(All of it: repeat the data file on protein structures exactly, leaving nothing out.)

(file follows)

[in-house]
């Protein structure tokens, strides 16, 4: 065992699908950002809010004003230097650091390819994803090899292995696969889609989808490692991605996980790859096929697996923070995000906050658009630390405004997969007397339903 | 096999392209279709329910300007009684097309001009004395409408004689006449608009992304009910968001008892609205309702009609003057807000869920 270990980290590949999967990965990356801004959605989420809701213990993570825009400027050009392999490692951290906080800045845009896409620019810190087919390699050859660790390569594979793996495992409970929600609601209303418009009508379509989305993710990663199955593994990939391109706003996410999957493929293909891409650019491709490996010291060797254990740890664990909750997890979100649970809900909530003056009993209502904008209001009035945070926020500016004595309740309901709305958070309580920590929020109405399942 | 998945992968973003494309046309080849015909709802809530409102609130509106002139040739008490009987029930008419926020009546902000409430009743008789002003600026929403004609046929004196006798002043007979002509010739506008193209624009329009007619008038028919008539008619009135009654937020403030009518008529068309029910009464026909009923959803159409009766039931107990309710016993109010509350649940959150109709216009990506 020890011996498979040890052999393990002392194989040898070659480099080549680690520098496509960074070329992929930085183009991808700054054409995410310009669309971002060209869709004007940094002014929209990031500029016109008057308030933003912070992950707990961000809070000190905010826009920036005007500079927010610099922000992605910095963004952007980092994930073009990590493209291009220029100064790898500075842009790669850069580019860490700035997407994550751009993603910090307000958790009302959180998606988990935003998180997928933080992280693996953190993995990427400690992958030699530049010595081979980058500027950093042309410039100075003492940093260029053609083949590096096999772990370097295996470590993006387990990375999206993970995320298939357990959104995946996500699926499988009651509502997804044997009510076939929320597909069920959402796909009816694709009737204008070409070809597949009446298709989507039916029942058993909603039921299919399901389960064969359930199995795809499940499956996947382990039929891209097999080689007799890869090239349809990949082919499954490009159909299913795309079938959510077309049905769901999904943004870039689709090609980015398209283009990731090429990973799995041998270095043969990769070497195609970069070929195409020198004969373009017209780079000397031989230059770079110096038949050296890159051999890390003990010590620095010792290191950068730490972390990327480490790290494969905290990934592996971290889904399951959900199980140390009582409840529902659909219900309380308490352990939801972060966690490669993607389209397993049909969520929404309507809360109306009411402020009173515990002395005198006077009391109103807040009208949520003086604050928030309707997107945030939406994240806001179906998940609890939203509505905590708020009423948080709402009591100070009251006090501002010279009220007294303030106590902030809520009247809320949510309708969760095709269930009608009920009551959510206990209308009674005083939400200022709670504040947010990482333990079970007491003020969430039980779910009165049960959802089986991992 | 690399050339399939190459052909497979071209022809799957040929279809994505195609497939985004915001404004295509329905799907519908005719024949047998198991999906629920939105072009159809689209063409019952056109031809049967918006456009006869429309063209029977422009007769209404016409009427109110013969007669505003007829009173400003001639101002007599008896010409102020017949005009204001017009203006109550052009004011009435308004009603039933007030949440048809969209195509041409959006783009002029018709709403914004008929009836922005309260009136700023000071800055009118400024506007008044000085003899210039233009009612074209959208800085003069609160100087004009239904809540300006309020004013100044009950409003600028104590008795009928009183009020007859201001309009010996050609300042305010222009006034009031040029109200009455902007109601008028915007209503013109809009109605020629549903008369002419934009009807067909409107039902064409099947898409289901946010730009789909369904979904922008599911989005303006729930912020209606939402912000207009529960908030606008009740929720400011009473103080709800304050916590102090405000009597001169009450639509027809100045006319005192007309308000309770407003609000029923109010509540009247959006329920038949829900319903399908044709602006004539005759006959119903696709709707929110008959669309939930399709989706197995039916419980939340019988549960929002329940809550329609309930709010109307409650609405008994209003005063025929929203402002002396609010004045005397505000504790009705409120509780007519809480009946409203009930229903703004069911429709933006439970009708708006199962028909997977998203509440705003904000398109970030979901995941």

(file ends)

[in-house]
């Protein structure tokens, strides 16, 4: 065992699908950002809010004003230097650091390819994803090899292995696969889609989808490692991605996980790859096929697996923070995000906050658009630390405004997969007397339903 | 096999392209279709329910300007009684097309001009004395409408004689006449608009992304009910968001008892609205309702009609003057807000869920 270990980290590949999967990965990356801004959605989420809701213990993570825009400027050009392999490692951290906080800045845009896409620019810190087919390699050859660790390569594979793996495992409970929600609601209303418009009508379509989305993710990663199955593994990939391109706003996410999957493929293909891409650019491709490996010291060797254990740890664990909750997890979100649970809900909530003056009993209502904008209001009035945070926020500016004595309740309901709305958070309580920590929020109405399942 | 998945992968973003494309046309080849015909709802809530409102609130509106002139040739008490009987029930008419926020009546902000409430009743008789002003600026929403004609046929004196006798002043007979002509010739506008193209624009329009007619008038028919008539008619009135009654937020403030009518008529068309029910009464026909009923959803159409009766039931107990309710016993109010509350649940959150109709216009990506 020890011996498979040890052999393990002392194989040898070659480099080549680690520098496509960074070329992929930085183009991808700054054409995410310009669309971002060209869709004007940094002014929209990031500029016109008057308030933003912070992950707990961000809070000190905010826009920036005007500079927010610099922000992605910095963004952007980092994930073009990590493209291009220029100064790898500075842009790669850069580019860490700035997407994550751009993603910090307000958790009302959180998606988990935003998180997928933080992280693996953190993995990427400690992958030699530049010595081979980058500027950093042309410039100075003492940093260029053609083949590096096999772990370097295996470590993006387990990375999206993970995320298939357990959104995946996500699926499988009651509502997804044997009510076939929320597909069920959402796909009816694709009737204008070409070809597949009446298709989507039916029942058993909603039921299919399901389960064969359930199995795809499940499956996947382990039929891209097999080689007799890869090239349809990949082919499954490009159909299913795309079938959510077309049905769901999904943004870039689709090609980015398209283009990731090429990973799995041998270095043969990769070497195609970069070929195409020198004969373009017209780079000397031989230059770079110096038949050296890159051999890390003990010590620095010792290191950068730490972390990327480490790290494969905290990934592996971290889904399951959900199980140390009582409840529902659909219900309380308490352990939801972060966690490669993607389209397993049909969520929404309507809360109306009411402020009173515990002395005198006077009391109103807040009208949520003086604050928030309707997107945030939406994240806001179906998940609890939203509505905590708020009423948080709402009591100070009251006090501002010279009220007294303030106590902030809520009247809320949510309708969760095709269930009608009920009551959510206990209308009674005083939400200022709670504040947010990482333990079970007491003020969430039980779910009165049960959802089986991992 | 690399050339399939190459052909497979071209022809799957040929279809994505195609497939985004915001404004295509329905799907519908005719024949047998198991999906629920939105072009159809689209063409019952056109031809049967918006456009006869429309063209029977422009007769209404016409009427109110013969007669505003007829009173400003001639101002007599008896010409102020017949005009204001017009203006109550052009004011009435308004009603039933007030949440048809969209195509041409959006783009002029018709709403914004008929009836922005309260009136700023000071800055009118400024506007008044000085003899210039233009009612074209959208800085003069609160100087004009239904809540300006309020004013100044009950409003600028104590008795009928009183009020007859201001309009010996050609300042305010222009006034009031040029109200009455902007109601008028915007209503013109809009109605020629549903008369002419934009009807067909409107039902064409099947898409289901946010730009789909369904979904922008599911989005303006729930912020209606939402912000207009529960908030606008009740929720400011009473103080709800304050916590102090405000009597001169009450639509027809100045006319005192007309308000309770407003609000029923109010509540009247959006329920038949829900319903399908044709602006004539005759006959119903696709709707929110008959669309939930399709989706197995039916419980939340019988549960929002329940809550329609309930709010109307409650609405008994209003005063025929929203402002002396609010004045005397505000504790009705409120509780007519809480009946409203009930229903703004069911429709933006439970009708708006199962028909997977998203509440705003904000398109970030979901995941």